Abandoned phone boxes scattered around London and other major UK cities are being transformed into Wi-Fi hotspots offering free calls and digital services.
The partnership was unveiled in October and now the first of these InLinks have been installed on Camden High Street. Up to 100 InLinks are expected to be installed elsewhere in the borough of Camden and at least 750 InLinks will be installed across London and other major UK cities over the next few years. The exact locations and timings have not been announced.
“Hundreds of users within range of a Link will be able to access free ultrafast Wi-Fi on the move, with speeds of up to 1Gbps – the fastest free public Wi-Fi service available,” said BT.
InLink kiosks also offer premium calls to both landlines and mobiles, charging points, access to maps, directions and local services. These services will be paid for by advertisers, being led by Primesight.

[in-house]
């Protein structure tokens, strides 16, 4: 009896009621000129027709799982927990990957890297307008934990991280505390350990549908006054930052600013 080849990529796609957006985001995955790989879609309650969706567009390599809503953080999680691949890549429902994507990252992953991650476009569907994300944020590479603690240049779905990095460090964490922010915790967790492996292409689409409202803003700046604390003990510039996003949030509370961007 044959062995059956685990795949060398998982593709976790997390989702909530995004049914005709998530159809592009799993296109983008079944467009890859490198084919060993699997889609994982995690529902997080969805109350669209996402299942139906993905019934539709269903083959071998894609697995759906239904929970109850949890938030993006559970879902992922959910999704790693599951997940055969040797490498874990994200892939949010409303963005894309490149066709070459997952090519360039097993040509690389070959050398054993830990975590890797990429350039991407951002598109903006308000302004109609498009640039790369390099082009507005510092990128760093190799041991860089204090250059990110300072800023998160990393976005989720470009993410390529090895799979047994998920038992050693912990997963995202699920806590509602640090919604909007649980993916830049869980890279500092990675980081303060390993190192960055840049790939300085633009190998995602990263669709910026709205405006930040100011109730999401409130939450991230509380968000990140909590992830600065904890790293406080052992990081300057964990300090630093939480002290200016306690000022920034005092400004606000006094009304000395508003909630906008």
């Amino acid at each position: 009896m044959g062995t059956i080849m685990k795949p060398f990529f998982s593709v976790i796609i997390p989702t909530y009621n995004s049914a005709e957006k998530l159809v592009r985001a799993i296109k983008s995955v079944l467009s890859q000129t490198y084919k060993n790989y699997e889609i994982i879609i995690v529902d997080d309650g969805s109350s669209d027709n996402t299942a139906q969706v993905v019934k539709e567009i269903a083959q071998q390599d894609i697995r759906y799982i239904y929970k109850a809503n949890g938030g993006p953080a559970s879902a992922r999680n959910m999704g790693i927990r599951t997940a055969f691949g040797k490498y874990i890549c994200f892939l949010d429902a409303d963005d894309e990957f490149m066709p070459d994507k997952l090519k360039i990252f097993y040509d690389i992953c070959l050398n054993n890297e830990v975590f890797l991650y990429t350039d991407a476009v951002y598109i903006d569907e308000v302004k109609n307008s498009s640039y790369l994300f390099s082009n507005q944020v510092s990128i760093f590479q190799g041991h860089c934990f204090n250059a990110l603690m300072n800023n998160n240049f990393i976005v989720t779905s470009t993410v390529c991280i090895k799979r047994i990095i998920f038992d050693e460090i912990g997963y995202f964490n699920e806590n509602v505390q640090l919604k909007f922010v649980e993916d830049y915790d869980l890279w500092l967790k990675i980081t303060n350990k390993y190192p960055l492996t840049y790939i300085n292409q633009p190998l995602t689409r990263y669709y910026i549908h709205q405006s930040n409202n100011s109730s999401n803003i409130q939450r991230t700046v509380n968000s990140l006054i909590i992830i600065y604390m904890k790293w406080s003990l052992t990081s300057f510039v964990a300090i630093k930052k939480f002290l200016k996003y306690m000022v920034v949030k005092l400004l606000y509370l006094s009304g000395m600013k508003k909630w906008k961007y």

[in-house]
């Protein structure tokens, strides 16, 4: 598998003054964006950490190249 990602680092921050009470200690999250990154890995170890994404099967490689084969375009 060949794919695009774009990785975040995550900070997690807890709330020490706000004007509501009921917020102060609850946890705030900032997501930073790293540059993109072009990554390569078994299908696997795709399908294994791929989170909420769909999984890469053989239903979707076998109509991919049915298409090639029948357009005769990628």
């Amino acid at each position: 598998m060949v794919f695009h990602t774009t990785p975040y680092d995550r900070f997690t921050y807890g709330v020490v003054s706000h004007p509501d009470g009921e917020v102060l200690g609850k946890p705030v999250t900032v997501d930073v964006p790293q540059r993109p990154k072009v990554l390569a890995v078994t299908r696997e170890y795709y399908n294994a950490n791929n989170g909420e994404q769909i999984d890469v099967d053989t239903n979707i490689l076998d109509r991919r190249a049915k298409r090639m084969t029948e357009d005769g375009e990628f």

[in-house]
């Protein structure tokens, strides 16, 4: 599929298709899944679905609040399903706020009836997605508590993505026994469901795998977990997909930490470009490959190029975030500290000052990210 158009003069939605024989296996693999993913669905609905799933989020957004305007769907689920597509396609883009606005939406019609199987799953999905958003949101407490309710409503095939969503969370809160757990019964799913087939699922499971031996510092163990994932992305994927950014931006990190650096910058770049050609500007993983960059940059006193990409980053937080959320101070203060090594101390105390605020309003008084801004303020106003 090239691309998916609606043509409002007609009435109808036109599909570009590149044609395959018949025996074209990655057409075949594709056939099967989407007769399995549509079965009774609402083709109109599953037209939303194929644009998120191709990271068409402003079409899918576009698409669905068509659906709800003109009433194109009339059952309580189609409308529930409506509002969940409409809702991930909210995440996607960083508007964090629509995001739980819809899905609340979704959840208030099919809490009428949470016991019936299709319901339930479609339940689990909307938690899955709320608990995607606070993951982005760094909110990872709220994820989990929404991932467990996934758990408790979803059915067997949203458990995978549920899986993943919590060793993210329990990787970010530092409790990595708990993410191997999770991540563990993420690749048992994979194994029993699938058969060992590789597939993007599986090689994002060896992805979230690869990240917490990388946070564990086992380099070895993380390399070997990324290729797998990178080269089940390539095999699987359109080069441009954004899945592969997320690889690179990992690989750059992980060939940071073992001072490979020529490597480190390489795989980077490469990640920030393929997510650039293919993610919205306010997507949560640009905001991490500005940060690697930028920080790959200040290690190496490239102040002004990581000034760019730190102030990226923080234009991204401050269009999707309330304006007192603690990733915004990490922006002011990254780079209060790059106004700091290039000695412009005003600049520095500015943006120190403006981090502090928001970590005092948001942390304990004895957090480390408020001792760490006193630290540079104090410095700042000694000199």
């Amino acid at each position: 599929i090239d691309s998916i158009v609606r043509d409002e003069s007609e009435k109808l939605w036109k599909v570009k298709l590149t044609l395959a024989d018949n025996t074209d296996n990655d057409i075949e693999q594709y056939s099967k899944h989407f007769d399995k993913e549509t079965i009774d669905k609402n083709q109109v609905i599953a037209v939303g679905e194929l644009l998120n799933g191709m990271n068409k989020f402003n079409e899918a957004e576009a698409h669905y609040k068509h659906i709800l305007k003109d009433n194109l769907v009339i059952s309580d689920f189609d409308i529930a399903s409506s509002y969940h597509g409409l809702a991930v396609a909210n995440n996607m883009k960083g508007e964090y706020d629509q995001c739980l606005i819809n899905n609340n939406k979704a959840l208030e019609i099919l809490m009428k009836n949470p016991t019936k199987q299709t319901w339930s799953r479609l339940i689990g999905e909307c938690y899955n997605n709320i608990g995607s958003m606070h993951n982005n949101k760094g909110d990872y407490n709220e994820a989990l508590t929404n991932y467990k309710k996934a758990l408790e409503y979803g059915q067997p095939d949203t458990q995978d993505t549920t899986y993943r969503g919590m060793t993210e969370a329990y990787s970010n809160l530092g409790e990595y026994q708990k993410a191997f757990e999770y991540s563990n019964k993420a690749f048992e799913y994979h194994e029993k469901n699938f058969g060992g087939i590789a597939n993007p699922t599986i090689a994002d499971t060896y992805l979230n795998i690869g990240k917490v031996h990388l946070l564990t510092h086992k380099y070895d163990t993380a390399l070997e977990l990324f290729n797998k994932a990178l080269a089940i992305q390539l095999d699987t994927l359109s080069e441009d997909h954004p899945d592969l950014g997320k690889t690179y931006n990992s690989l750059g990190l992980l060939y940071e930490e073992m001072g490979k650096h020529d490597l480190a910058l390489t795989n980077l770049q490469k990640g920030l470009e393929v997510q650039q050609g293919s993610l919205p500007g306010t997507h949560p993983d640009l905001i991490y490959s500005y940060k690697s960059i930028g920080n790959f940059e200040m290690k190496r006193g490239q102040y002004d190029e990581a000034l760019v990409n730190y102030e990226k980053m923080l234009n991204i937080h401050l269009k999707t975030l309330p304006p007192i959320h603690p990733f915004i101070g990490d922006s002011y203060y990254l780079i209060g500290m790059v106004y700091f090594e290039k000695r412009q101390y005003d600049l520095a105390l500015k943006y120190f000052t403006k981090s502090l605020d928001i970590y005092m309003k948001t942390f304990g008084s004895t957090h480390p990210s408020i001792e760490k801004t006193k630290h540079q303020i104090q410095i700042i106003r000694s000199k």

Elsewhere, InLinks have sensors that capture real-time data about the local environment, including air and noise pollution, temperature and traffic and 55-inch (139.7cm) high-definition displays for public service announcements and “neighbourhood advertising”.
However, despite the promise InLink kiosks bring, the launch in New York raised some concerns. Browsers on the New York Link kiosks had to be disabled after people would “linger for hours, sometimes drinking and doing drugs and, at times, boldly watching pornography on the sidewalks,” reported the New York Times.
Intersection told WIRED that it learnt a lot from this beta period in New York and, as a result, InLink tablets in the UK will not include web browsers meaning there won’t be the opportunity for people to monopolise the kiosks.